Donate Join Email List
Donate Join Email List

American Indian Life

American Indian Life varies from reservation to reservation and from tribe to tribe. Here is a look into two reservations we have worked with since Running Strong for American Indian Youth's infancy, Pine Ridge Indian Reservation and Cheyenne River Sioux Indian Reservation.

LIFE ON PINE RIDGE RESERVATION:

TRIBE: Oglala Lakota

LOCATION: South-West South Dakota

SIZE: 2.7 million acres (similar in size to Connecticut)

POPULATION: approx. 40,000

HISTORY: The Pine Ridge Indian Reservation is part of the Great Sioux Reservation that was established under the Treaty of 1868 and is comprised of Shannon and Jackson Counties.

Originally the Reservation encompassed approximately 60 million acres of parts of South Dakota, Nebraska, and Wyoming. After opening the Black Hills area to homesteaders and prospectors, in 1889 the remaining area of Great Sioux Reservation was divided into seven separate reservations: Cheyenne River Agency, Crow Creek Agency, Lower Brule, Rosebud Agency, Sisseton Agency, Yankton Agency and Pine Ridge Agency.

Challenges facing this reservation include:

  • Life expectancy on the Pine Ridge Reservation is the lowest anywhere in the western hemisphere, except for Haiti. A recent study found the life expectancy for men is 48 years, for women it is 52 years on the Reservation.
  • The Pine Ridge Reservation has the highest infant mortality rate in the United States.
  • The unemployment rate in Shannon County is 70% and the average family income is $3,800
  • Many families have no electricity, telephone service, running water, or sewers and must use wood burning stoves to heat their homes.

Running Strong for American Indian Youth® is proud to have a strong presence on the Pine Ridge Reservation. The Oglala Lakota face many challenges, but are the descendants of such famous warrior chiefs as Sitting Bull, Red Cloud, and Crazy Horse. They have a rich culture and protect many of their traditions.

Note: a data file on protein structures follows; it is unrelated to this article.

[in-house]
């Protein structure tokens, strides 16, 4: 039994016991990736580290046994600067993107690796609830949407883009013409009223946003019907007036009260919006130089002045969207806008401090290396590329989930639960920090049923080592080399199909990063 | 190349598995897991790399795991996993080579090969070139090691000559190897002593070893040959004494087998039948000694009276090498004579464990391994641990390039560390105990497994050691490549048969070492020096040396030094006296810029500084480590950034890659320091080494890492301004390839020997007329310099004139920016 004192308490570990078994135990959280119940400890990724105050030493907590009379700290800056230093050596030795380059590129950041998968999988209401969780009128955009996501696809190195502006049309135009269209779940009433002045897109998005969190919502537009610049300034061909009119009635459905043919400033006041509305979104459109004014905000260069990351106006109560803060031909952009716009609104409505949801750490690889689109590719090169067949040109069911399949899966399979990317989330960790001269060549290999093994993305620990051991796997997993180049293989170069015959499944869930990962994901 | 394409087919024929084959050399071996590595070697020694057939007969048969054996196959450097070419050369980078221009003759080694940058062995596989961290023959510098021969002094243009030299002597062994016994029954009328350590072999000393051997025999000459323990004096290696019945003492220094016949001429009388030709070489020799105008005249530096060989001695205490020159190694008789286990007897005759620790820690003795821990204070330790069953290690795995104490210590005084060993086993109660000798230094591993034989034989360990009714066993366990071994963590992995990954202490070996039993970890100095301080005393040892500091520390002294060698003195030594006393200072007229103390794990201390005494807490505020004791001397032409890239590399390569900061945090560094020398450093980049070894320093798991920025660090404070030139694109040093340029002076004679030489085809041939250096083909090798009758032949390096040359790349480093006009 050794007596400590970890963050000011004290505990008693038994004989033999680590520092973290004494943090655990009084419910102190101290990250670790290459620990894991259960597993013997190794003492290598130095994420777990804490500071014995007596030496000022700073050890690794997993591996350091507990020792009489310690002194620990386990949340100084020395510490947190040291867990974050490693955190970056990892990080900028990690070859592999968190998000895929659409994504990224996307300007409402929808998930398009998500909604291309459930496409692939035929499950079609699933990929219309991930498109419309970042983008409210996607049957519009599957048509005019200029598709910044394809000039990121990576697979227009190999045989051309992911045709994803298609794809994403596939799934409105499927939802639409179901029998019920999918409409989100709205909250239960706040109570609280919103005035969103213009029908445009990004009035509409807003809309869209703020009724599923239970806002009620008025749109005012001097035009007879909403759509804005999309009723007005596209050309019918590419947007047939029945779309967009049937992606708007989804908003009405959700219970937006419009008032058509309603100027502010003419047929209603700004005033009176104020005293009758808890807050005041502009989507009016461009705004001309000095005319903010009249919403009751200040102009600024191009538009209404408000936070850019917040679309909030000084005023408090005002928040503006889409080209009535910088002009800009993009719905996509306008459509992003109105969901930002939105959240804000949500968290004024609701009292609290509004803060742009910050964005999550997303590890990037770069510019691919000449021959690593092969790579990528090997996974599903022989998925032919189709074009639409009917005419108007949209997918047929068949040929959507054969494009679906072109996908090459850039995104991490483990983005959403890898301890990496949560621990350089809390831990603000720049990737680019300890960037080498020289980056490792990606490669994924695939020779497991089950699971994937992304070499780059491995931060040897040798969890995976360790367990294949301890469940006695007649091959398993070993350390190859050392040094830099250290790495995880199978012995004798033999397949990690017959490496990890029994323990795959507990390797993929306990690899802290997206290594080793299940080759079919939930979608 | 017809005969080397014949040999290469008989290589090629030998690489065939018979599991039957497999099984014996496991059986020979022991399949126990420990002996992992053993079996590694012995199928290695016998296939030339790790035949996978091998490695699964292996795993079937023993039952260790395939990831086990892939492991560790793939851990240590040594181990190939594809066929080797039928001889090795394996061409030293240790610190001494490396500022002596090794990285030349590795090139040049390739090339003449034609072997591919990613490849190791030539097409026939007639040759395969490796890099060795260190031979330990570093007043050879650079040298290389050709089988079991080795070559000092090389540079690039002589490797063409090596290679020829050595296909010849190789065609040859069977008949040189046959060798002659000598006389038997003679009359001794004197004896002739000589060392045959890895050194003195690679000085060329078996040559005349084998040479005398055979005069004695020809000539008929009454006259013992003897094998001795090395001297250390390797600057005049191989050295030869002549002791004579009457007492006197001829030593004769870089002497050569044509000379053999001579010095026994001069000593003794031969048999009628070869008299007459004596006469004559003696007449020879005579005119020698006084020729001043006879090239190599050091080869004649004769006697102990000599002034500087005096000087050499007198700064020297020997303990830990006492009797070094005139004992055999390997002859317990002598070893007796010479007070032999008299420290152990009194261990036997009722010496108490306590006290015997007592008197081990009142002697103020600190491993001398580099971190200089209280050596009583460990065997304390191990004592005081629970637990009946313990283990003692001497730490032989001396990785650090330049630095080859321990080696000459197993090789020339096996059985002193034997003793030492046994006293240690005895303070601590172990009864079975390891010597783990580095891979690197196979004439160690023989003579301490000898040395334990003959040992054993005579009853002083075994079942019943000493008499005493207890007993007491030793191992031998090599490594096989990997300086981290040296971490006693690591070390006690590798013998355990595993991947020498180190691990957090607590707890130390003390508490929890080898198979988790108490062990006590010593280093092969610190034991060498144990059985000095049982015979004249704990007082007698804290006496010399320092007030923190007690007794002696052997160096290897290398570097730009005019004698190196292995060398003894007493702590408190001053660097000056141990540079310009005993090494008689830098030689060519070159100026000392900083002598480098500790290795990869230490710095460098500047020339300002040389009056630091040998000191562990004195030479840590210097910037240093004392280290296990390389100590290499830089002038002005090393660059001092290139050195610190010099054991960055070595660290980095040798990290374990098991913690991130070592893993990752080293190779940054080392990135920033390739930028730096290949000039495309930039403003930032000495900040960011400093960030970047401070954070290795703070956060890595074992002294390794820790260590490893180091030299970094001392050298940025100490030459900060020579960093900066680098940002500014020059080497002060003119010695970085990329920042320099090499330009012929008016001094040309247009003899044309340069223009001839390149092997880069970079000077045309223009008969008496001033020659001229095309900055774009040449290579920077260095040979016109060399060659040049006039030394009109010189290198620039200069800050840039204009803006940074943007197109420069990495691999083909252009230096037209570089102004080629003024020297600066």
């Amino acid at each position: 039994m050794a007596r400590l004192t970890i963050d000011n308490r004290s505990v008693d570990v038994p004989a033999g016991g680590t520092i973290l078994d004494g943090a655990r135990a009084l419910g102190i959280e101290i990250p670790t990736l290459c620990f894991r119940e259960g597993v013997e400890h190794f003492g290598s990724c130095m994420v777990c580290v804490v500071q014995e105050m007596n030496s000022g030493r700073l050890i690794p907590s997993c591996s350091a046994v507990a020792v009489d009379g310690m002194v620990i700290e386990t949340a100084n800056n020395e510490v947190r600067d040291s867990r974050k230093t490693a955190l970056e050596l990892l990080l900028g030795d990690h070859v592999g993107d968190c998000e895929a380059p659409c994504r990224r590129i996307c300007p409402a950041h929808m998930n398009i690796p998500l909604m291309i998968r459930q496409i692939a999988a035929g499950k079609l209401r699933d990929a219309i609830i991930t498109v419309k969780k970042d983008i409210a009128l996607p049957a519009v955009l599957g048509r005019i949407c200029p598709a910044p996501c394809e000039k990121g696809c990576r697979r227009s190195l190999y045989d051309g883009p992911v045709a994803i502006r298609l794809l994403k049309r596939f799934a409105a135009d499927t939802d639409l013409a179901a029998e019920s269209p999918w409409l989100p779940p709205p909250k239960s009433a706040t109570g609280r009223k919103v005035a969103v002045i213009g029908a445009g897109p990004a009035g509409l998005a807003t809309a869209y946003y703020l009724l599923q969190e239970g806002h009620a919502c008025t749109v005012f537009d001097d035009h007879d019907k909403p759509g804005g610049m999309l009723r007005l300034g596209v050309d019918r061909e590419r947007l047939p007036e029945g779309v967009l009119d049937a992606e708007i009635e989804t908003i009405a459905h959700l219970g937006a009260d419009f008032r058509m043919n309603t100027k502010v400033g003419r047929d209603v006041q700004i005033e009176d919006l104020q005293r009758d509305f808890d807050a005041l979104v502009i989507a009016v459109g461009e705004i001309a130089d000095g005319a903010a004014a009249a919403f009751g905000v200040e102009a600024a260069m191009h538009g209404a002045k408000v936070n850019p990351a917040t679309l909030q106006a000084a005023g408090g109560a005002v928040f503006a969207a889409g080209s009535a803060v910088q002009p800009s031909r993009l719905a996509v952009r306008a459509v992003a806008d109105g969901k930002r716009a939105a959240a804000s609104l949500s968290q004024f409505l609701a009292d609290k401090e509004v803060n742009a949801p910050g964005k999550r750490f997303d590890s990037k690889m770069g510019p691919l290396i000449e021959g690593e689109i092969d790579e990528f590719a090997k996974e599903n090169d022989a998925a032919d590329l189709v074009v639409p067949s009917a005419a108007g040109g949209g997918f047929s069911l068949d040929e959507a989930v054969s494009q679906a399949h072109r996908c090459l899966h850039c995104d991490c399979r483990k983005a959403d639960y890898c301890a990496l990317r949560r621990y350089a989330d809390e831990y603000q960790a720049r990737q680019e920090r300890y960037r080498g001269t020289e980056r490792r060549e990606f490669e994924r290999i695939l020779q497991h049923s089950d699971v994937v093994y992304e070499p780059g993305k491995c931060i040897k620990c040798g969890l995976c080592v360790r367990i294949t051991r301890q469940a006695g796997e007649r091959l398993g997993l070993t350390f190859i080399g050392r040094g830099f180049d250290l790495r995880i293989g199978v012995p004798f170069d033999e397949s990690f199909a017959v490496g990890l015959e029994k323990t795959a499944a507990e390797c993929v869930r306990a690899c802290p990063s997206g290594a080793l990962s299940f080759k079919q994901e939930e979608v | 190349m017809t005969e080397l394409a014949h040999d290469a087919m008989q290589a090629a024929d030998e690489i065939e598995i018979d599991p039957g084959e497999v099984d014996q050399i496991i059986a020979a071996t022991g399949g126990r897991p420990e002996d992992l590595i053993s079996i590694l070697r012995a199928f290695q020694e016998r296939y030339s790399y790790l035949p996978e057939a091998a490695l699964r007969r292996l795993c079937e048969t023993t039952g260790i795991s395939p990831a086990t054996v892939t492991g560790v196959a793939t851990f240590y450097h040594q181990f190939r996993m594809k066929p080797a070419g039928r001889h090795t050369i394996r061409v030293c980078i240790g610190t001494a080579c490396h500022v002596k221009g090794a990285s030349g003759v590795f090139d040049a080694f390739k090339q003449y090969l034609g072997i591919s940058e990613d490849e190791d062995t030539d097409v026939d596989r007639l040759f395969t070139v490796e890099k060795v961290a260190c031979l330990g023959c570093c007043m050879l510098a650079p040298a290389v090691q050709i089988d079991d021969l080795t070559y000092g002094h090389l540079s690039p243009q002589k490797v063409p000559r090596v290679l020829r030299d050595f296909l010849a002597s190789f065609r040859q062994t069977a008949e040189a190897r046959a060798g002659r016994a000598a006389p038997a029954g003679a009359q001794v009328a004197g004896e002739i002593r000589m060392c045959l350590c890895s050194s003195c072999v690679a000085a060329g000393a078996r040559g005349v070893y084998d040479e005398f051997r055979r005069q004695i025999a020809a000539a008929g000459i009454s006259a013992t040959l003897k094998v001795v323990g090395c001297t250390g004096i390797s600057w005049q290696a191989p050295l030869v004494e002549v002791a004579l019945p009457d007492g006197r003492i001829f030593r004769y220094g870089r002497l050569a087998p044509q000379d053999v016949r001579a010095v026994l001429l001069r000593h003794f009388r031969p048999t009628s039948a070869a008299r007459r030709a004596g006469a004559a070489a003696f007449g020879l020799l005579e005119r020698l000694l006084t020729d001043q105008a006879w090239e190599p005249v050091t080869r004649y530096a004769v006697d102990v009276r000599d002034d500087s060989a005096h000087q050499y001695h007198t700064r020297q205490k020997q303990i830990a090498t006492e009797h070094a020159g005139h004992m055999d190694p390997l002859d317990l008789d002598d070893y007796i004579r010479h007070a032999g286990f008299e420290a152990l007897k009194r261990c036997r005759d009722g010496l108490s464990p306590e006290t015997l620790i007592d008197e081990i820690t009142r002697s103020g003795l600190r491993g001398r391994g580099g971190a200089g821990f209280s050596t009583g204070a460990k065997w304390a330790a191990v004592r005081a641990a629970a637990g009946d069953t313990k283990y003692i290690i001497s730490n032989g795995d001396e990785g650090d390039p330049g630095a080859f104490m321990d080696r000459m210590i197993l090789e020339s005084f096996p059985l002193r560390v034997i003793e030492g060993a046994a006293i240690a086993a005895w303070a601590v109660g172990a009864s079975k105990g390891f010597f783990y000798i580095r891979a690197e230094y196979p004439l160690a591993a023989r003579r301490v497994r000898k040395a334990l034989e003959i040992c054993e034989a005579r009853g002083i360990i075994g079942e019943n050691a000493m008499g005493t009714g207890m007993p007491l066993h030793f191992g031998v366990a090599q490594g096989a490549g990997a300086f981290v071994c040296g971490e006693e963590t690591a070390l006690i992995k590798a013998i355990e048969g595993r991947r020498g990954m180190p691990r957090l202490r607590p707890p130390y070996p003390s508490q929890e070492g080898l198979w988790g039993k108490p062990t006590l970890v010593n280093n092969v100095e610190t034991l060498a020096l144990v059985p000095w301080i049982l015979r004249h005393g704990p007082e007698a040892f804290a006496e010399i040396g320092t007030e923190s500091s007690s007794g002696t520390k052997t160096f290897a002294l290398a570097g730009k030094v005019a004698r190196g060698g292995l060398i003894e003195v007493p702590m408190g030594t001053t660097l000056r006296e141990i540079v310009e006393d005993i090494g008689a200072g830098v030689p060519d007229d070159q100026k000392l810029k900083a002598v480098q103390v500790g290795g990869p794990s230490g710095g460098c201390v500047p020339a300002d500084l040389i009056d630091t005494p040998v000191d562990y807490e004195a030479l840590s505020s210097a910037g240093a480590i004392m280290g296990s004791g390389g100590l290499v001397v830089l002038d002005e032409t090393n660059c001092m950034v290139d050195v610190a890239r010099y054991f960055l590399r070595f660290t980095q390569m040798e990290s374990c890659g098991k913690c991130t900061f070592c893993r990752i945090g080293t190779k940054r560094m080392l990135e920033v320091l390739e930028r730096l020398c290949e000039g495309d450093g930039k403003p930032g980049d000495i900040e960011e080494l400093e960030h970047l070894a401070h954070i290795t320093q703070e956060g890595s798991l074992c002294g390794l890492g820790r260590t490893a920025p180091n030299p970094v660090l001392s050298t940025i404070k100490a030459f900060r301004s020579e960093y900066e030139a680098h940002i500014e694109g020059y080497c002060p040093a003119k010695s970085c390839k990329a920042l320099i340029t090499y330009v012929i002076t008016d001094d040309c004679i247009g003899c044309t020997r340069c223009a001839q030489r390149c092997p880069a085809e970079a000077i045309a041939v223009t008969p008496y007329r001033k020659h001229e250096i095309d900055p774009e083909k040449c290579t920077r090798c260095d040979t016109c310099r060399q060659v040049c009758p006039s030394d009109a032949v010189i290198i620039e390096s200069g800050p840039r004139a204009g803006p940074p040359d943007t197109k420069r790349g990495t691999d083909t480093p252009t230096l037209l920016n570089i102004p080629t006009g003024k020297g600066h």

Through grassroots programs such as organic gardening, our water-well project, housing programs, food distribution and utilities assistance, Running Strong seeks to build opportunities for youth on the Reservation so they can create a bright future for themselves.

 

LIFE ON THE CHEYENNE RIVER SIOUX INDIAN RESERVATION:

TRIBE: Cheyenne River Sioux Tribe, bands of Mnicoujou, Siha Sapa, Oohenumpa, and Itazipco

LOCATION: North Central South Dakota

SIZE: 2.8 million acres (similar in size to Connecticut)

POPULATION: 14,861

HISTORY: The Cheyenne River Sioux Reservation is part of the Great Sioux Reservation that was established under the Treaty of 1868 and is comprised of Ziebach and Dewey counties.

Originally the Reservation encompassed approximately 60 million acres of parts of South Dakota, Nebraska, and Wyoming. After opening the Black Hills area to homesteaders and prospectors, in 1889 the remaining area of Great Sioux Reservation was divided into seven separate reservations: Cheyenne River Agency, Crow Creek Agency, Lower Brule, Rosebud Agency, Sisseton Agency, Yankton Agency and Pine Ridge Agency.

Challenges facing the Cheyenne River Reservation include:

  • Both Ziebach and Dewey Counties are consistently ranked in the bottom 1% economically of the 3,142 counties in the United States
  • Ziebach County ranked as the 4th poorest in the nation according to the 2000 Census
  • According to the US Census, over 45.1 % of the total population of the Cheyenne River Reservation is under 18
  • 61.2% of youth under the age of 18 in Ziebach and 38.2% in Dewey are living below the poverty line.

Running Strong for American Indian Youth® is proud to have a strong presence on the Cheyenne River Sioux Reservation. This Reservation faces many challenges, but boasts a rich history full of traditions and unique culture.

Through grassroots organizations such as the Cheyenne River Youth Project®, Running Strong seeks to build opportunities for youth on the Reservation so they can create a bright future for themselves.

To learn more about where Running Strong for American Indian Youth® works, visit our What We Do page.


Explore This Section

  • The Poverty Cycle

    Many American Indian communities are impoverished, with some tribes reporting unemployment as high as 85%. While it is important to know these economic challenges, it is also important to know that tribes are dynamic, open to new ideas, and committed to improving their communities and their children’s future.

  • Traditions & Culture

    There are 566 federally recognized American Indian and Alaska Native tribes and villages in the United States, each with their own culture, language and history. Running Strong supports and respects all Native peoples, cultures, and traditions.

Support Running Strong Today!

Join Our Email List

Subscribe to Receive Running Strong's Latest News!

Give to Running Strong

We invite you to make a difference in the lives of American Indian youth today by donating to our cause.

Donate
×

Support Running Strong!

We invite you to make a difference in the lives of American Indian youth today by donating to our cause.